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Tennis

The Movement To Organize Men’s Tennis Sure Could Benefit From Bringing In The Women

Naomi Osaka wears a mask with the name of Tamir Rice, who was killed in a 2014 police shooting.
Photo: Al Bello/Getty Images

By playing two weeks of tennis at the U.S. Open, Naomi Osaka had Japanese news stations discussing individual instances of American police brutality. She is already the most famous athlete in Japan, the country she plays for, and a rising pop cultural figure in the U.S., the country she lives in. With three major titles at the age of 22, international appeal, and endless endorsements, she is a marketing boon for a sport that could really use one, as mononyms Serena and Roger begin to age out.

In that regard, there’s really no pick on either tour as clear as Osaka, the only tennis player under 25 with this kind of résumé and platform. It’s worth taking a broader view of the tournament she won on Saturday, which saw the bulk of its quality matches in the women’s draw. Thursday night’s pair of semifinals—a three-setter between Osaka and Jen Brady, another three-setter between Serena Williams and Victoria Azarenka—marked the single highest-quality night of tennis at a major that I can remember. Young players like Karolina Muchova, Maria Sakkari, and Sofia Kenin (who won her own major this year) all made deep runs as well.

On the men’s side, the most influential event had nothing to do with the action on court: the foundation of the Professional Tennis Players Association, which explicitly does not identify itself as a union to skirt laws that ban independent contractors from assembling as such. Their aims are to increase player agency in big decisions generally made without transparency, present a more unified front to the myriad corporate interests that compose the tour, and grab a bigger chunk of the player-generated revenue from tournaments. A year ago, I spoke to lead organizer Vasek Pospisil; at that time he was already carrying around a sheet bearing the majority of signatures of the top 100 players on the men’s tour. That many of those players were stuck inside a bubble together, under stringent regulations, must have catalyzed their announcement.

With its August 28 announcement in the first week of the Open, the PTPA immediately became one of the more radical attempts to organize in decades, but it made one tactical mistake by leaving out women. The idea of merging the two tours has been bandied around this year by players as prominent as Roger Federer and Rafael Nadal. While a joint players association is a distinct proposition from a joint tour, it would be a concrete step toward that broader goal of consolidation. (For the record, both Federer and Nadal spoke against the formation of the PTPA. Novak Djokovic, along with Pospisil, is a lead organizer of the movement.)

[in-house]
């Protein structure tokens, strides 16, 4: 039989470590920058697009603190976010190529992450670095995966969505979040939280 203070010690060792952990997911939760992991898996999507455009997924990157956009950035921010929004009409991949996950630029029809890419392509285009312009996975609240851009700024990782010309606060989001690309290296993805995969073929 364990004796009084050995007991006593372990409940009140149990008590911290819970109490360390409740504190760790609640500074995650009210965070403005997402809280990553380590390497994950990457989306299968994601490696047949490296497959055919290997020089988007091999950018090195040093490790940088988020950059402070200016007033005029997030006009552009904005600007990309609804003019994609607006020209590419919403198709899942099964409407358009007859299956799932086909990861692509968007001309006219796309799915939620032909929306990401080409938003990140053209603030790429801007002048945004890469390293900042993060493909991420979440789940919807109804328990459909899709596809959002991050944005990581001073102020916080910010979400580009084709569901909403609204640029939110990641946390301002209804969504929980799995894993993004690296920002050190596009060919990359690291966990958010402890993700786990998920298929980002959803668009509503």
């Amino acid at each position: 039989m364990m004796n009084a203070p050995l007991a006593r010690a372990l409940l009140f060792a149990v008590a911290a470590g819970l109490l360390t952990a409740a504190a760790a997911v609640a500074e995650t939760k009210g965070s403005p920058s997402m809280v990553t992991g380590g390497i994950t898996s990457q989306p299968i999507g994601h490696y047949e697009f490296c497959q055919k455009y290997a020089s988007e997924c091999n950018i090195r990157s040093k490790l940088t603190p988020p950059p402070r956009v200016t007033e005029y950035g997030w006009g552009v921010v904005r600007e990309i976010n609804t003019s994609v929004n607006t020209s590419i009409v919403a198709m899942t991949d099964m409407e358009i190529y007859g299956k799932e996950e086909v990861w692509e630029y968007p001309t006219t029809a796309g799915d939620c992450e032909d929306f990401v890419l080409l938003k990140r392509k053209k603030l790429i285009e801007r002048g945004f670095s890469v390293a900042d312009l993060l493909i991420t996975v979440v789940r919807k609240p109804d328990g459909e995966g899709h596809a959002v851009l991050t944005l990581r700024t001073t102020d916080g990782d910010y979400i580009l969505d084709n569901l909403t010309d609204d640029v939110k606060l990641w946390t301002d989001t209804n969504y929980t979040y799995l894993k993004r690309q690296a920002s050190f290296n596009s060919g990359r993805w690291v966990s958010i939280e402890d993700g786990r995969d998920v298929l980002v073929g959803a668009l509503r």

There’s also the calculus of financial self-interest. For any young male players who have material interest in keeping eyeballs on tennis over the next decade or so, it would be prudent to try and get the sport’s young international superstar inside their tent. (Especially prudent when you consider the quality of their own offering during finals weekend.) In July I spoke with Mark Ein, the tournament director at the Citi Open in Washington, D.C., and he outlined some of the perks of selling a unified tour.

“[Tennis is] already small relative to other sports,” Ein said. “And then we divide up our whole into smaller slices, by men’s and women’s, Grand Slams and others, and if you actually could go to the external world with one larger package at scale, I think there’d be more dollars flowing into the tennis ecosystem.”

To Pospisil’s credit, the PTPA organizers sound regretful that their initial announcement, which was made out of urgency before players began to lose their matches and leave the bubble, did not include women. “We already had everything sort of in place, but in terms of reaching out to the players and saying OK, now we’re going to actually create this thing and get the signatures, that happened pretty quickly,” he told Tennis Majors. “I was working all day to get phone numbers (of ATP players), and simultaneously I was talking to [WTA player council member] Sloane Stephens, I was saying we’re doing this, we’re going to come to you right after.” In that interview, published on September 11, Pospisil said he expected the women to come on board within “seven days.”

“Looking back, in retrospect, I would have loved to have had a couple more days’ time to prepare PTPA because I think that photo would have looked very different,” Pospisil said. True. If I were a younger man playing tennis, I wanted to maximize my future earnings, and I was starting a players association to help leverage the players’ influence against that of tour bureaucrats and wealthy tournament directors, I’d be doing everything I could to ensure Naomi Osaka appeared in that picture, too.